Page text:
And so the Nick Kyrgios experience lives on at Melbourne Park for another day.
Putting together one of his trademark performances that bewildered and bemused in equal measure, the Australian gave week one at AO 2020 the perfect sendoff with his 6-2, 7-6, 6-7, 6-7, 7-6 victory over Karen Khachanov.
Love him or hate him, there is no player like him. Simply put: the longer he stays in a major, the better.
Now getting closer to the business end of the tournament, here’s your three-to-see on Sunday in Melbourne:
Maria Sakkari (GRE)  v Petra Kvitova (CZE)  – Second on Rod Laver Arena (Not before 12:00pm AEDT)
A finalist here in Melbourne last year, Petra Kvitova remains one of the biggest names left in the women’s draw, albeit with an immense test on her hands in Maria Sakkari. Leading the head-to-head 2-1 after three matches in 2019 (although her R16 win in Rome came via third set retirement), Sakkari has shown she knows how to frustrate Kvitova, being able to stretch out rallies and force the big-hitting Czech to play a more patient, position-oriented game than just hitting through the court as she would prefer. In saying that, her offensive advantage means the match remains on Kvitova’s racquet, but if Sakkari can once again stay resolute from the baseline, the upset will be well-and-truly on the cards.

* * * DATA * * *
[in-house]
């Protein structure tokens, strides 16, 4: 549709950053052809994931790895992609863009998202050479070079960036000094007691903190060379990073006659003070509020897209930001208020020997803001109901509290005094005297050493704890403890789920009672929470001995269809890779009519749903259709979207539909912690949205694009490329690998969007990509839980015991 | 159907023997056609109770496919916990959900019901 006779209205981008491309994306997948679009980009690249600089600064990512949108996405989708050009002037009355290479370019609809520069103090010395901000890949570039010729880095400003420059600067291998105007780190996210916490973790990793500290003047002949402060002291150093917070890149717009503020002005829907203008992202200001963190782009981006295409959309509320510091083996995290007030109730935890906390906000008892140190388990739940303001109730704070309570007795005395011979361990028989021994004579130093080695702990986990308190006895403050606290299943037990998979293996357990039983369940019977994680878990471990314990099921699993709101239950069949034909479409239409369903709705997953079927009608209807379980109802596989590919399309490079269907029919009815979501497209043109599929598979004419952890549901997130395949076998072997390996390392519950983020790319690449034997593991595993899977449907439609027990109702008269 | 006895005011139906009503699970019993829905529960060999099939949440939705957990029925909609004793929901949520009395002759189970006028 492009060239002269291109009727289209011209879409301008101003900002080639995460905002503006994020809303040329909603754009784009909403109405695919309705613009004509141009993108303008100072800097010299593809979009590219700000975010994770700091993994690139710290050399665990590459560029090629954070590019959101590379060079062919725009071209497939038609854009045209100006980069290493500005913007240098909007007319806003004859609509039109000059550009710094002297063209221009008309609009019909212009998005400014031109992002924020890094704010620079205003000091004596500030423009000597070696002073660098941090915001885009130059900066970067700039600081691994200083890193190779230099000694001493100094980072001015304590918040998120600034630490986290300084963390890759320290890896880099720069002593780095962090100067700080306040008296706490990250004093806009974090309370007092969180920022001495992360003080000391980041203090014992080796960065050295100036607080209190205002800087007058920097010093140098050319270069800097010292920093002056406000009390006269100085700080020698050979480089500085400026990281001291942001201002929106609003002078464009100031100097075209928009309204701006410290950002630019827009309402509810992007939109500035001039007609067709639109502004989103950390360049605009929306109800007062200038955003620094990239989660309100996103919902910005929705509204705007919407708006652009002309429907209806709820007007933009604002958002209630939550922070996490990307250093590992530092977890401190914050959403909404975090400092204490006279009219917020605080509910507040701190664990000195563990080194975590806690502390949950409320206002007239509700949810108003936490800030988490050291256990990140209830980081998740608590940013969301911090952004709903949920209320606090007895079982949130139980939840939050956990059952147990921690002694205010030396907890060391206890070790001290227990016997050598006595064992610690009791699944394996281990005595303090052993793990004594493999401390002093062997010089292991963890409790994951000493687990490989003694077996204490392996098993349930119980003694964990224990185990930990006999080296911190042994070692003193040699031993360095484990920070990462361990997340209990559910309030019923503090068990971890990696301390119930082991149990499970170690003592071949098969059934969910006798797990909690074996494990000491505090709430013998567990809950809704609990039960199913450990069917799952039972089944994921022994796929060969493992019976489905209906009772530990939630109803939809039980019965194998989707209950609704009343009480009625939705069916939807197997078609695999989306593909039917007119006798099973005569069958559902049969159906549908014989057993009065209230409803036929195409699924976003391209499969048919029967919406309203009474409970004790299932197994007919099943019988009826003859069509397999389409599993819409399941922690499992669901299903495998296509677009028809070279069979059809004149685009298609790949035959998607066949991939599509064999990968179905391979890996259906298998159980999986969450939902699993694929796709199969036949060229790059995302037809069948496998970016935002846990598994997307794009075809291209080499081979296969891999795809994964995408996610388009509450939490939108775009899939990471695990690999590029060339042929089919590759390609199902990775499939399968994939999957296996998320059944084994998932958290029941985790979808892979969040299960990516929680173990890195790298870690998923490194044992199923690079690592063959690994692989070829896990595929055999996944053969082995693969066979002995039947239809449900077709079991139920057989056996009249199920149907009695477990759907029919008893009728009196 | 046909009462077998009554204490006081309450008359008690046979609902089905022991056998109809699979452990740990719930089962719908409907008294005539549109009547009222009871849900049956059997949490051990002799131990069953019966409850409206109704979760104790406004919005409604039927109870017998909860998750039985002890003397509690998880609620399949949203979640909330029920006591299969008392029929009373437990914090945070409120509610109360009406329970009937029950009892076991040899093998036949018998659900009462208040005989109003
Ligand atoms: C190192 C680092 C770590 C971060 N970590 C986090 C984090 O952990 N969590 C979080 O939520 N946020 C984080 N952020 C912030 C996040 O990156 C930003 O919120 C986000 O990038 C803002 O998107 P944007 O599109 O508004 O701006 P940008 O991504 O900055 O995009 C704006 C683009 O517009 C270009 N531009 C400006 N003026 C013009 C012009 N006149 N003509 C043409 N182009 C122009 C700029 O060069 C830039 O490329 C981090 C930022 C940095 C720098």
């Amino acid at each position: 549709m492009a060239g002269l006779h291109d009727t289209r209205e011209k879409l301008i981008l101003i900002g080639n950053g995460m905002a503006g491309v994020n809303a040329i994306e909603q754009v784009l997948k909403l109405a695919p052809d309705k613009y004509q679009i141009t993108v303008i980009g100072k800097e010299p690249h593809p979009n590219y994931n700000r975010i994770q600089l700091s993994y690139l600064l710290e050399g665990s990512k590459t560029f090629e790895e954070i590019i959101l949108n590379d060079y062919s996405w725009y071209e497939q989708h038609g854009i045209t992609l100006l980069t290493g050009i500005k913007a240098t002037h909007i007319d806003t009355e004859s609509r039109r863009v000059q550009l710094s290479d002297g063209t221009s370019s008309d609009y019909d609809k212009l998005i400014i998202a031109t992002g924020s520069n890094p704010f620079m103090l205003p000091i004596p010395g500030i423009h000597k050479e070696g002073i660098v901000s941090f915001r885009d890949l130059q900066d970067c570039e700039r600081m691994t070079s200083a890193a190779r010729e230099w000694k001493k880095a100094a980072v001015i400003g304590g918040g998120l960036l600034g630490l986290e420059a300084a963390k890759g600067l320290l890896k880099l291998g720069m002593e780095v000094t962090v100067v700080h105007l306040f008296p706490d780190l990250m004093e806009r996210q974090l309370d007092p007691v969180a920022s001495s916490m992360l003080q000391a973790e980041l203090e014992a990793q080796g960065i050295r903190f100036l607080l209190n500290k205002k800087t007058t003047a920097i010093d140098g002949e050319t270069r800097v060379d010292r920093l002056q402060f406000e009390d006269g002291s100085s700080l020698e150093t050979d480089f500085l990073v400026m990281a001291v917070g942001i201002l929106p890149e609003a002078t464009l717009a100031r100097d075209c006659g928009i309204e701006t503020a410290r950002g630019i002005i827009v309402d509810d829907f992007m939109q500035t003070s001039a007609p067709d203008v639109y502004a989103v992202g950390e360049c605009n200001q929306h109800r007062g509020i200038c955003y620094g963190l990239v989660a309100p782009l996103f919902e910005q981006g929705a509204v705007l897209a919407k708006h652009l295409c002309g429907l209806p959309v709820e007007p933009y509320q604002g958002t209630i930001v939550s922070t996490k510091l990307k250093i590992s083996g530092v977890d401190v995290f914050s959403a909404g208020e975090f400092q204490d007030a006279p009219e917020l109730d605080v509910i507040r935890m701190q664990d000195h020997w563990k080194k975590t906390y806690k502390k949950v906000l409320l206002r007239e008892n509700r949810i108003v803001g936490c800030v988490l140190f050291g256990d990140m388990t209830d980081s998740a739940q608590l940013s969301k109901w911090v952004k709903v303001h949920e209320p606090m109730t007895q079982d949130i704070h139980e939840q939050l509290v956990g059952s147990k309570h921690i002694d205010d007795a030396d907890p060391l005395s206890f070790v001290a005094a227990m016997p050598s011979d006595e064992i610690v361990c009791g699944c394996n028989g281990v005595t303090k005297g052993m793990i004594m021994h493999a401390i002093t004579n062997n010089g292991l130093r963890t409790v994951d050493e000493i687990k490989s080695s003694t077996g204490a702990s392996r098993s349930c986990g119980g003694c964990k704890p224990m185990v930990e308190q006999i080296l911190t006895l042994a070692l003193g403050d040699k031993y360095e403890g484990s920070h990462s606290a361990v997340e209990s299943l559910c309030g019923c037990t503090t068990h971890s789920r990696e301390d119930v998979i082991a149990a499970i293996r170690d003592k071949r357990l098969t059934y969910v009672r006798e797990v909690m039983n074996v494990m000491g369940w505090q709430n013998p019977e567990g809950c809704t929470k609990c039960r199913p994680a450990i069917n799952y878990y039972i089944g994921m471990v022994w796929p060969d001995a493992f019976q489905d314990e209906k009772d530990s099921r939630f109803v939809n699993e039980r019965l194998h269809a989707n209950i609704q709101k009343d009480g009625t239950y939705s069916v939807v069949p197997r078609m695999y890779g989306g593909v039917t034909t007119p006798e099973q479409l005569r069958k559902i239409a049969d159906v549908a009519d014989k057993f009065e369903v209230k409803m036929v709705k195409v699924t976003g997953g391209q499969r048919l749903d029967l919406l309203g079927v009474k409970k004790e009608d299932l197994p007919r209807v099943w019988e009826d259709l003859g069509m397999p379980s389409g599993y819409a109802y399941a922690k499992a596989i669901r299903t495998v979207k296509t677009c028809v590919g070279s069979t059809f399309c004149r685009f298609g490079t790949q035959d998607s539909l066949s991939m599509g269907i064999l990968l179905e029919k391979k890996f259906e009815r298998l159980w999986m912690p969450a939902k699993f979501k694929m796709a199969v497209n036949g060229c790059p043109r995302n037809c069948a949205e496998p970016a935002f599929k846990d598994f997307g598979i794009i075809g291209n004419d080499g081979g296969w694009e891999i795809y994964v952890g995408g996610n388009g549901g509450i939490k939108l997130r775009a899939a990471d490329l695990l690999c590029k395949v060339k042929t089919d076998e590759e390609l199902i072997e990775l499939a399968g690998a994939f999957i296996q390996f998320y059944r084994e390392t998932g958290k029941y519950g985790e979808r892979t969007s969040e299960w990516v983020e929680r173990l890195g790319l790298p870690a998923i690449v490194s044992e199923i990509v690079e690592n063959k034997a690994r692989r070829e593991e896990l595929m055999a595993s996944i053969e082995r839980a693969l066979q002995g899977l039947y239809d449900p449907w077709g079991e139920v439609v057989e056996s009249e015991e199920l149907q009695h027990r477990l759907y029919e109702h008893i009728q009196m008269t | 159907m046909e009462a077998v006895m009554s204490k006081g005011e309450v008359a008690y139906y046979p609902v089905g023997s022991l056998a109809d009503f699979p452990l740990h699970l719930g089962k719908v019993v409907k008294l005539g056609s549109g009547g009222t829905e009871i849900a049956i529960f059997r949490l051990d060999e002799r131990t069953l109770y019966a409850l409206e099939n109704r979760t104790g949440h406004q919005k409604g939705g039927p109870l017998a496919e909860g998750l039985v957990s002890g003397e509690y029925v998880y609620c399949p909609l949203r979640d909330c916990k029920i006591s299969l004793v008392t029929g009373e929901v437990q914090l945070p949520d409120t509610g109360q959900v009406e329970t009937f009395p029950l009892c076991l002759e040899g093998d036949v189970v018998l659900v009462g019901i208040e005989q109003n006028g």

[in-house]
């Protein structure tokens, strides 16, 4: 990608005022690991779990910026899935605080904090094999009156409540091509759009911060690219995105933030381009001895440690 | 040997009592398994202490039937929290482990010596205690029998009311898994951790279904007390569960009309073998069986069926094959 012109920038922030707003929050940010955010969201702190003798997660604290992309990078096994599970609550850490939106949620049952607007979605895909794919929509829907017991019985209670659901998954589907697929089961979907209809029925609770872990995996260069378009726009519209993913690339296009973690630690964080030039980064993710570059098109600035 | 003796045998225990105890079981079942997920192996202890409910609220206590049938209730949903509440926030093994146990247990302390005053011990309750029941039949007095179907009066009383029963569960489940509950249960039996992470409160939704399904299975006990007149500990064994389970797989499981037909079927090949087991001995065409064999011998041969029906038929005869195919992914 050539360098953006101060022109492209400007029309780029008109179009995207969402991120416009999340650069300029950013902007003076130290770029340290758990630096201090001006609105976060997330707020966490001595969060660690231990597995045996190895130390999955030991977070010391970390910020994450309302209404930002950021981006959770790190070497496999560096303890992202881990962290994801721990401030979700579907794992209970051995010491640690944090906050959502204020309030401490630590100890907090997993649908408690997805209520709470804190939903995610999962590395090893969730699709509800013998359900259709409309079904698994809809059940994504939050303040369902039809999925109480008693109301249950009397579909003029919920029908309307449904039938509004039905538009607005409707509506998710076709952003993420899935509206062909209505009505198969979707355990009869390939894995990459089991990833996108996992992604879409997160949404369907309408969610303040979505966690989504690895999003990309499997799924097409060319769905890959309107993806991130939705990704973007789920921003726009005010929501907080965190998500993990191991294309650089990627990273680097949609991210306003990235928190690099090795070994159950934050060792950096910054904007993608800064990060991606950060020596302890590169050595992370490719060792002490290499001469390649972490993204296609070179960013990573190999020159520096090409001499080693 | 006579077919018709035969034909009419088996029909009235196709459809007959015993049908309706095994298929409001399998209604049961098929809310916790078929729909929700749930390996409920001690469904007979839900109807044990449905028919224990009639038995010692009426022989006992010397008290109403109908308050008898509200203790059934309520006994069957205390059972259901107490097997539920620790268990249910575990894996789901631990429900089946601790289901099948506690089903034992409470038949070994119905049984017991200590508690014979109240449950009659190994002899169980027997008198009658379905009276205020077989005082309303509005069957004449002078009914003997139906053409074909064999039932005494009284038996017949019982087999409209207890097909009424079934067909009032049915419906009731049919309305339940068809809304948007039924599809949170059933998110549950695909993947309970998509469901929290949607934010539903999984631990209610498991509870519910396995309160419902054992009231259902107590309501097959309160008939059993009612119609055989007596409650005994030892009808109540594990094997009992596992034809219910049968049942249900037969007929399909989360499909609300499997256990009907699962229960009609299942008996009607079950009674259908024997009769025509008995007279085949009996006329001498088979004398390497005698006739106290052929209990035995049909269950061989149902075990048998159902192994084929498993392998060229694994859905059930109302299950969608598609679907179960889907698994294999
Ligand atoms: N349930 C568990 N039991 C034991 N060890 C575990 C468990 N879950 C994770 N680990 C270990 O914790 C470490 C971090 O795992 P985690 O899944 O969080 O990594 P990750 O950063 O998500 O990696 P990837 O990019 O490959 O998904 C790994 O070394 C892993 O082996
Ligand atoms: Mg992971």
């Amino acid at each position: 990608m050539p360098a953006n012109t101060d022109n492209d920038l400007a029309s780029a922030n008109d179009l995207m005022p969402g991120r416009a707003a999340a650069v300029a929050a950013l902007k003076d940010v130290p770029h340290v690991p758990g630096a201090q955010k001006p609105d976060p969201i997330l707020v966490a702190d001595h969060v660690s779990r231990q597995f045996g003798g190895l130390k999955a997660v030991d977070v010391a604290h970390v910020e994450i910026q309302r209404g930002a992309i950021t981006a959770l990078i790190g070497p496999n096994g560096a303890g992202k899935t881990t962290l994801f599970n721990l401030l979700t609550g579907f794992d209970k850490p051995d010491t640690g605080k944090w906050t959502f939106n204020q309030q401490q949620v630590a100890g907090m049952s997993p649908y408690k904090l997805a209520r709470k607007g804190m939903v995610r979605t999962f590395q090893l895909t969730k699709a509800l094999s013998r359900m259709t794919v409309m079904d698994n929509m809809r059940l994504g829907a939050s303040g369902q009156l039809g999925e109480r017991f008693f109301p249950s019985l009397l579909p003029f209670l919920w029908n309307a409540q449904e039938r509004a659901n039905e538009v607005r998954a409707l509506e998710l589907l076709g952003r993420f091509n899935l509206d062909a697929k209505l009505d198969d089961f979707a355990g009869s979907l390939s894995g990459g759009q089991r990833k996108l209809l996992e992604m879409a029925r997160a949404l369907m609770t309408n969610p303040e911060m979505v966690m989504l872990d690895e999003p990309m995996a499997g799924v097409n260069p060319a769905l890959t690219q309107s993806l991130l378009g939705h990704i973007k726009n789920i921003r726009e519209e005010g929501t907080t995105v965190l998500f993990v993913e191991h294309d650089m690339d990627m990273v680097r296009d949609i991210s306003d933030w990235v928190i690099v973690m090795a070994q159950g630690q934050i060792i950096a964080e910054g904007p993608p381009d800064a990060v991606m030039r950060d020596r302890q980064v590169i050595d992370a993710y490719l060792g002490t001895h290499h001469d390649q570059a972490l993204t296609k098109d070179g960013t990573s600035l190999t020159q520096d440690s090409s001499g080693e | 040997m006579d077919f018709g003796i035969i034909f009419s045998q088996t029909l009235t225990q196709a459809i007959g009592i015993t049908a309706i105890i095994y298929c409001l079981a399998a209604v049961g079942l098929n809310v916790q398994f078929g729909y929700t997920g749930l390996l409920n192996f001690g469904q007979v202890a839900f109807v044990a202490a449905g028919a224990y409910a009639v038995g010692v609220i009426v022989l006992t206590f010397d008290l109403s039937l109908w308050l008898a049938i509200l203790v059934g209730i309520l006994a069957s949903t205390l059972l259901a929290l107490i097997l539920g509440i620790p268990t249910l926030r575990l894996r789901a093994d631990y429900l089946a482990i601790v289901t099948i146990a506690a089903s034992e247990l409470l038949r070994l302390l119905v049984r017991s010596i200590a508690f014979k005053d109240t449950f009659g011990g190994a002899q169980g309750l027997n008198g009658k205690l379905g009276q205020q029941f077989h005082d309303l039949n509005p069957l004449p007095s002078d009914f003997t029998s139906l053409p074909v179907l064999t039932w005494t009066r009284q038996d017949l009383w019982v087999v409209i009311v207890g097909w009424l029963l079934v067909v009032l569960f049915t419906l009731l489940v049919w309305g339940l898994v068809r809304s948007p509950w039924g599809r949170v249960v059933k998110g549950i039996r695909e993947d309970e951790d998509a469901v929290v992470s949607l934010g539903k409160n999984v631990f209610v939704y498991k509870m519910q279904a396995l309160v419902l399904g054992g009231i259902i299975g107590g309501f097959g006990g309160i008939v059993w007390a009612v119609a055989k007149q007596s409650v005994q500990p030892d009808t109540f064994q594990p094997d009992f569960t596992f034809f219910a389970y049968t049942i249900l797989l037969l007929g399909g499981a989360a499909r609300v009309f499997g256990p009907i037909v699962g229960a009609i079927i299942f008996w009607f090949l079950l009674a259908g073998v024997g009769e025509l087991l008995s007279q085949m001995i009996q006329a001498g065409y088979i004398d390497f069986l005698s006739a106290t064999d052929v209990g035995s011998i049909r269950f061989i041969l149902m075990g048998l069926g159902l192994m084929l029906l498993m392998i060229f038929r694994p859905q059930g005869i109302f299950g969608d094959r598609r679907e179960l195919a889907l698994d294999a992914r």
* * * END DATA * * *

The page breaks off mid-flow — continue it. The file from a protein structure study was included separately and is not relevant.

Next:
Milos Raonic (CAN)  v Marin Cilic (CRO) – Second on Margaret Court Arena (Not before 1:00pm)
Suffice to say, it’s been a fairly decent AO so far for Milos Raonic. Yet to drop a set through three rounds, the Canadian comes in having just ousted 2019 semifinalist Stefanos Tsitsipas, and now faces a similarly big name in 2018 finalist Marin Cilic. A player Raonic hasn’t beaten in nearly seven years (Indian Wells 2013), you wouldn’t expect the Canadian to have quite as easy a time with this one, especially as Cilic is one of the few players on tour who can return his shots with interest. Whatever the outcome though, it’s likely to be incredibly close given how proficient both guys are on serve, so expect five sets of pure power tennis, and a victor who puts themselves in serious contention for this tournament.
Ashleigh Barty (AUS)  v Alison Riske (USA)  – First on Rod Laver Arena (Night Session)
As if it wasn’t hard enough already to be carrying the hopes of the home fans at the Aussie Open, now Ash Barty has to fly the flag on Australia Day against an opponent in Alison Riske who has proven to be something of a nemesis. Holding a 2-0 head-to-head record that includes her extinguishing a red-hot Barty at Wimbledon last year, Riske’s aggressive, net-rushing game has proven to be unusually effective against the world number one, although with both her wins coming on grass, perhaps that strategy won’t be as effective here. Additionally, it’s worth noting the Aussie fans are unlikely to sit quietly as Riske makes her unusual “why??” sound when grunting, but in any case the onus is on Barty to keep the American from playing on the front-foot all the time, and that remains a very tough proposition that at the very least, she is unlikely to solve quickly.